“I am Gunnery Sergeant Hartman, your senior drill instructor. From now on you will speak only when spoken to and the first and last words out of your filthy sewers will be “Sir”. Do you maggots understand that?”
– so begins the dehumanising reign of military terror portrayed by R. Lee Ermey that steals the show in Stanley Kubrick’s Full Metal Jacket, and has become frequently copied in American cinema ever since.
Hartman explodes onto the screen during the opening moments of Kubrick’s 1987 Vietnam War epic that follows the young Private Joker (Matthew Modine) through the surreal punishment of his drill instructors’ basic training, all the way through to the bloody reality of combat overseas. With lines such as “You will be a minister of death, praying for war!” and “you’re not even fucking human beings,” Sgt. Hartman is a character who perfectly exemplifies a faceless, brutal version of the armed forces that promotes the mindless obedience and savage instinct required to turn soldiers into killers.
It remains to be seen who could be better suited to play a red-faced Marine trainer than someone who had previously done the job for real. R. Lee Ermey had served in the United States Marine Corps in San Diego and Parris Island as a drill instructor between 1965-67 and even spent time in combat in Vietnam. His performance is so realistic that much of the invective he spews at his trainees was from real-life training methods. “I’d say fifty percent of Lee’s dialogue, specifically the insult stuff, came from Lee,” commented Kubrick in a Rolling Stone interview, describing how Ermey came up with “150 pages of insults” to use in the script for his role.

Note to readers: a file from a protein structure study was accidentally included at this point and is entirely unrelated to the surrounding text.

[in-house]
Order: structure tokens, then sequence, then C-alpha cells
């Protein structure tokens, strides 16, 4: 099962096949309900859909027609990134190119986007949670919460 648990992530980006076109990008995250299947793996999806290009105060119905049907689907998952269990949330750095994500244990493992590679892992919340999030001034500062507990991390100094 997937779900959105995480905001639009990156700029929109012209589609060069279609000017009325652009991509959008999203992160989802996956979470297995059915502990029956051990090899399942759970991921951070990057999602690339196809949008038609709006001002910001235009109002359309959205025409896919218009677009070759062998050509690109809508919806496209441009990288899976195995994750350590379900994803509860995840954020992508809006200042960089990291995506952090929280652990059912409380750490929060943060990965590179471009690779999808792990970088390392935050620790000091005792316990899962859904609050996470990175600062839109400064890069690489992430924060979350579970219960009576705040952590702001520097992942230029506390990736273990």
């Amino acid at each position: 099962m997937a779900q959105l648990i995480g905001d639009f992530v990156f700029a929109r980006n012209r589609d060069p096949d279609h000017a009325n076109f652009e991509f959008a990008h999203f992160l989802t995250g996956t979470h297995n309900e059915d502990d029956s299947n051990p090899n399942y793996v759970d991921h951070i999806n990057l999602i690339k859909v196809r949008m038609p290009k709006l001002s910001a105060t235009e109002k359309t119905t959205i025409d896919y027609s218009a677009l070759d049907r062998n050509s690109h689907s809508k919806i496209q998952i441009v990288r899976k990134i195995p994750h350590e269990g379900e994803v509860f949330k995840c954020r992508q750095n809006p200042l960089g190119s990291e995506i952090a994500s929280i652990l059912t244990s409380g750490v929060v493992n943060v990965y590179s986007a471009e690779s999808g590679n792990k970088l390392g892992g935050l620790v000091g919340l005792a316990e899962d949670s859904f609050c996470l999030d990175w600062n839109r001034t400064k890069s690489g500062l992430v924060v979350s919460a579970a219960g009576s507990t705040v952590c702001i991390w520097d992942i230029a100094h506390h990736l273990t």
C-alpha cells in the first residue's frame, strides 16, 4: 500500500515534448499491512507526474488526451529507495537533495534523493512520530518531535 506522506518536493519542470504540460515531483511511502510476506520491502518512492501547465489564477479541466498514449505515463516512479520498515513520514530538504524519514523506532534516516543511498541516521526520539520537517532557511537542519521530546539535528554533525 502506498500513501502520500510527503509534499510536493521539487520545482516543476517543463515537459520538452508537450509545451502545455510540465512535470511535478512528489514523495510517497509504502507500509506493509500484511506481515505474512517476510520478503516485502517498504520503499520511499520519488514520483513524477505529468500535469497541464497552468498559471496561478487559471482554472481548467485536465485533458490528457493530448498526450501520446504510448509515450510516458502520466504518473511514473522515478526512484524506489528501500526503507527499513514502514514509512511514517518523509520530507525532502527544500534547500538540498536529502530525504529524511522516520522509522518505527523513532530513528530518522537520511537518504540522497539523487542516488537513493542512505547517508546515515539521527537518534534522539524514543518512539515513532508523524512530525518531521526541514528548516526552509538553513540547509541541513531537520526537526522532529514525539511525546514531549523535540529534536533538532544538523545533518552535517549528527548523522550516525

Whilst saturated with swearing, the nuance of Ermey’s performance is that his foul-mouthed authoritarian is funny yet never veers into caricature. One moment he gives his “maggot” recruits hilarious nicknames and the next he exemplifies the institutionalised psychological violence of the American war machine, cruelly punishing the overweight Gomer Pyle (Vincent D’Onofrio) until he snaps with murderous consequences.
Echoes of Ermey’s Hartman can be heard in more recent war movies such as Same Mendes’ Jarhead (2005). The opening scene where Sgt. Fitch angrily strides around and insults the masculinity of his new recruits is more than a little reminiscent of Full Metal Jacket. There are countless further examples of over-the-top drill instructors in TV and film, yet it shall forever be Ermey who was the first to cry “numb nuts” at his whimpering recruits.
Whilst Matthew Modine (as the disaffected Private Joker) and Vincent D’Onofrio (the bullied Private Pyle) both turn in strong performances in Full Metal Jacket, it is R. Lee Ermey’s Sgt Hartman who remains the film’s most memorable character. His surreal take on military discipline chimes perfectly with Kubrick’s commentary on America’s involvement in Vietnam. In an incredible speech described as a “masterpiece” by Roger Ebert, Hartman lauds the actions of Charles Whitman and Lee Harvey Oswald, a famed serial killer and JFK’s assassin respectively – and also both former US Marines. Commenting on their infamous crimes whilst training the next generation of armed forces, Hartman proudly remarks, “Those individuals showed what one motivated marine and his rifle can do.”